The Ultimate Country Garden
A lush and lively Washington garden that blends classic and rustic elements is a source of sustenance for both body and soul.
It’s easy to imagine losing yourself amid a profusion of heady roses or while strolling a linden allée. But finding such reverie in a garden where flowers and vegetables vie for attention? Not so often. Here in Washington, however, is an exception. Architects Charles Haver and Stewart Skolnick have designed a beautiful 6,000-square-foot hybrid: a country garden embellished with classic elements that have been reinterpreted in rustic materials. Reminiscent of a glorious French potager, it’s a place for contemplation as well as a source for the table.
Recruited for a massive project that also included devising a stone farmhouse along with a handful of outbuildings, the architects tackled the garden first. Their goal was to have what they conceived as an exterior room well on its way with mature plantings when the owners moved in. A colorful introduction, the garden sits adjacent to the entry courtyard on the site of an old orchard. Such an attention-getting location demanded a fresh approach for keeping marauding animals at bay. And, like the other buildings, says Haver, “the garden had to look like it had been there forever.”
To safeguard plants and complement the farmhouse, Haver and Skolnick encircled the rectangular garden—which is organized in a simple cross-axial layout—with a seven-foot wall that marries fieldstone on the bottom with a mahogany rail fence on top. Several varieties of espaliered pear trees parade along the outside, ensuring fruit all summer. Hydrangeas and clematis scramble about the stones. And each of the plot’s four entries sports a handsome gate with a cannon ball closure, native granite piers, an engraved threshold signifying its compass direction, and a custom bracketed iron lantern. The iron brackets conceal the wires. At night, Haver says, “the lights appear to float.”
What’s going on inside the fence is equally remarkable. The architects define the garden paths with raised beds lined with twelve-inch-high bluestone curbing set an equal twelve inches deep. The beds farthest from the house contain vegetables, while those closest to the home brim with flowers. Horticulturist Ronald LeBlanc installed an abundance of perennials and annuals, “so there would be something of interest throughout the growing season,” he explains. Peonies, salvia, baptisia, coreopsis, phlox, nicotiana, anemones, delphiniums, geraniums, iris: a feast for hummingbirds and butterflies as well as more than enough for bouquets.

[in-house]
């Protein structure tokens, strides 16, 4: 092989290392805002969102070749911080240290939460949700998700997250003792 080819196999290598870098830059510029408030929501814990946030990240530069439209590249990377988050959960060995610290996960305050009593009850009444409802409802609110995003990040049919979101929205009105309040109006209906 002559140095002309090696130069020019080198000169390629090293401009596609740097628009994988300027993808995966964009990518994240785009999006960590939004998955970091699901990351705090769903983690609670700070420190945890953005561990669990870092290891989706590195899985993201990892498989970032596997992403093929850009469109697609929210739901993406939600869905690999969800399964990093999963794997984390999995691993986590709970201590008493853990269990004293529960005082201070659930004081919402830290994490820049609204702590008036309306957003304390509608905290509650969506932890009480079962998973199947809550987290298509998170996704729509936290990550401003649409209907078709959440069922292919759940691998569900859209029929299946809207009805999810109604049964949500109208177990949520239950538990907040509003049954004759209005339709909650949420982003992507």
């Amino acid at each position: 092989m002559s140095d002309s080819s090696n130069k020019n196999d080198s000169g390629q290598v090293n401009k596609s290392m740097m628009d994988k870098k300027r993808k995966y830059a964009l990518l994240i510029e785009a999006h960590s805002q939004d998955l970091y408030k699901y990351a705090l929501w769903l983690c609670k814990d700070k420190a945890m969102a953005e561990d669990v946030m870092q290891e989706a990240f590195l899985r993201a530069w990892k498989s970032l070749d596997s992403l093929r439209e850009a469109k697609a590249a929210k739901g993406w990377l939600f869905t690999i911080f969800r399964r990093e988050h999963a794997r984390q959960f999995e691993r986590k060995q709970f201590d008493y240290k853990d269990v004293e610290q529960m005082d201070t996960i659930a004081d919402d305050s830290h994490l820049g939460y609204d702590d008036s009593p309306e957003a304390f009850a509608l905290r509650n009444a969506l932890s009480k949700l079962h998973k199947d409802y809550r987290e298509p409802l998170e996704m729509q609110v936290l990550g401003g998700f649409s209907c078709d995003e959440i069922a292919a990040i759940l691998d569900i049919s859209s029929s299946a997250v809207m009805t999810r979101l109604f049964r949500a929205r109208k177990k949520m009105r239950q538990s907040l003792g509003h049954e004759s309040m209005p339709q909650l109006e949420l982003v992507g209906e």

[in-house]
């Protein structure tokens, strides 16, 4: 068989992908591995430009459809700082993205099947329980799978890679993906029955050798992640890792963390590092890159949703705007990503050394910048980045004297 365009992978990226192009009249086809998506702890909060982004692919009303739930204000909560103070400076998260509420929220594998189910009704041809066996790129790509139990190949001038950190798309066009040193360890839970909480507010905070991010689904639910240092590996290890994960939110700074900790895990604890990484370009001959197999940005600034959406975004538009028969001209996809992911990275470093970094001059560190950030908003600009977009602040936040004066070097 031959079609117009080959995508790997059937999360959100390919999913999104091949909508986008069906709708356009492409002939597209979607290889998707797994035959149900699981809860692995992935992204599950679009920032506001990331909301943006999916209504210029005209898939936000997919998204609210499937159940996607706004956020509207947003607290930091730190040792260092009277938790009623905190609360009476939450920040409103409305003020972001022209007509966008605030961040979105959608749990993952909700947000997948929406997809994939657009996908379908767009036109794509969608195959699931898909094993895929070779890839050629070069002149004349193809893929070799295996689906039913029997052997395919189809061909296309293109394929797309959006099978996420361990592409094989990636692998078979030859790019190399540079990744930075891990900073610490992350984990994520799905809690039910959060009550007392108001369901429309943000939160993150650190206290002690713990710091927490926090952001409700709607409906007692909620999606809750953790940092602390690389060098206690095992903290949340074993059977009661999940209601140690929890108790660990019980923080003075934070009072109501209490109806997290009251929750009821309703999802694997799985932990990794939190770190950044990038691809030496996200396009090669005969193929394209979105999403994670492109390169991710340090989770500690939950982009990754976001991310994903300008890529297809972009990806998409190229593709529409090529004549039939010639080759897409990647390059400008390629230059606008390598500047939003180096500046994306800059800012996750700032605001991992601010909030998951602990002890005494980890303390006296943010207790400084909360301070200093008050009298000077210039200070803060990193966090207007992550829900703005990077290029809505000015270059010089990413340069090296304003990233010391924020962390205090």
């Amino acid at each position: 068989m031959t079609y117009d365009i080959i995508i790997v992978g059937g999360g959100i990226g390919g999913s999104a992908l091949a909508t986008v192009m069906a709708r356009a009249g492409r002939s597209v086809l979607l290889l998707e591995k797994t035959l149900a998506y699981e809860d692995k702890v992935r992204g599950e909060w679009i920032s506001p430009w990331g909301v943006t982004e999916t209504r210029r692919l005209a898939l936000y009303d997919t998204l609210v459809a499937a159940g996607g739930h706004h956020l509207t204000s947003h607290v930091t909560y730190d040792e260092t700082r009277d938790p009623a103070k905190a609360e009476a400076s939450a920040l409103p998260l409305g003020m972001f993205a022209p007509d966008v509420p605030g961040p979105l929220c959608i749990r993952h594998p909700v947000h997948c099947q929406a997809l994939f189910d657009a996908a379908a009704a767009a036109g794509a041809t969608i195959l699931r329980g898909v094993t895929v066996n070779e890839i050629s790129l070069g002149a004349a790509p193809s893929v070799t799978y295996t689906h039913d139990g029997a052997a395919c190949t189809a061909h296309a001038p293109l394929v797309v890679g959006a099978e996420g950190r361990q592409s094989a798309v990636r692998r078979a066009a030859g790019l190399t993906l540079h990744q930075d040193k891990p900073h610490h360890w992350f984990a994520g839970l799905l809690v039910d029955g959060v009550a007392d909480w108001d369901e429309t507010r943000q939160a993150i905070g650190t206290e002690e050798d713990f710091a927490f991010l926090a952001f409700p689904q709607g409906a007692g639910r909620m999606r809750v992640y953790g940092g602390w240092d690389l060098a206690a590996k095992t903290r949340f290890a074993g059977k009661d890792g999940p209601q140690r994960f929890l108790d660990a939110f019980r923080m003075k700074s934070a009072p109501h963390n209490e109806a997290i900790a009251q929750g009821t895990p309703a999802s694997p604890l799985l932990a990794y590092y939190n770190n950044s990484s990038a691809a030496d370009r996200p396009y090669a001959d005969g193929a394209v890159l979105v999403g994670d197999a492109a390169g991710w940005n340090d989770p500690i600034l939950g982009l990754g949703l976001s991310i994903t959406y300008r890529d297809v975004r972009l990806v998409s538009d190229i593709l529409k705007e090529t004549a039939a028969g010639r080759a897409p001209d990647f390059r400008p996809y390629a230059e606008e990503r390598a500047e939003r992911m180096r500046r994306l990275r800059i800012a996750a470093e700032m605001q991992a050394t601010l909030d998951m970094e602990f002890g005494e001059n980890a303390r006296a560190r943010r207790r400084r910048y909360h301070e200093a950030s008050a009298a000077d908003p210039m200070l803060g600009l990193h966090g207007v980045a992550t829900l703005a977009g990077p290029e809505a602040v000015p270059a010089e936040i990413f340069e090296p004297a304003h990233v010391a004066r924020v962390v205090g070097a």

Adding bonus charm, a pair of tepees, or tuteurs, are under-planted with allium and festooned with flowering vines including confederate jasmine, hyacinth bean, and moonflower. The fragile blooms are a perfect counterpoint to the bark-clad cedar twigs that give the traditional wooden forms a natural look befitting the rural seventy-acre property. In this same vein, the ingenious architects also designed a fanciful twig gazebo as the centerpiece. “The gazebo’s twig frieze recalls Chagall’s stained-glass windows,” says Skolnick. And—not that extra amenities are needed—should the owners desire background music, there’s a keypad audio control tucked into the gazebo and a host of tiny speakers hide in the beds.
The vegetable beds overseen by expert gardener Lynn Dzinski are also sumptuous and no less distinguished for their utilitarian nature. Kohlrabi, broccoli, collards, purple potatoes, heirloom tomatoes, beets, autumnal pumpkins—“we’re always changing the offerings,” says Dzinski. Enthusiastic recruits like peas and squash wind their way up generous twig arbors flanking the path.
Just beyond the wall, even high-bush blueberries are treated royally. Protected by a giant metal dome playfully labeled “the berry bowl,” varieties Berkeley, Darrow, Earliblue, Jersey, and Patriot thrive along with a multitude of strawberries. Hardy kiwi vines wrap around the structure’s outside.
Of course, every spring the garden will grow lusher. French lilacs in each corner will gain another foot, shade-providing wisteria will race over the gazebo and beneath the pear trees, luminous grape hyacinths will spread. Happily, though, balancing the plants’ exuberance will be Haver and Skolnick’s disciplined but thoroughly enchanting design.
This article originally appeared in the Spring 2018 issue of New England Home Connecticut with the headline “Beauty and the Feast.”
January 21, 2020
January 20, 2020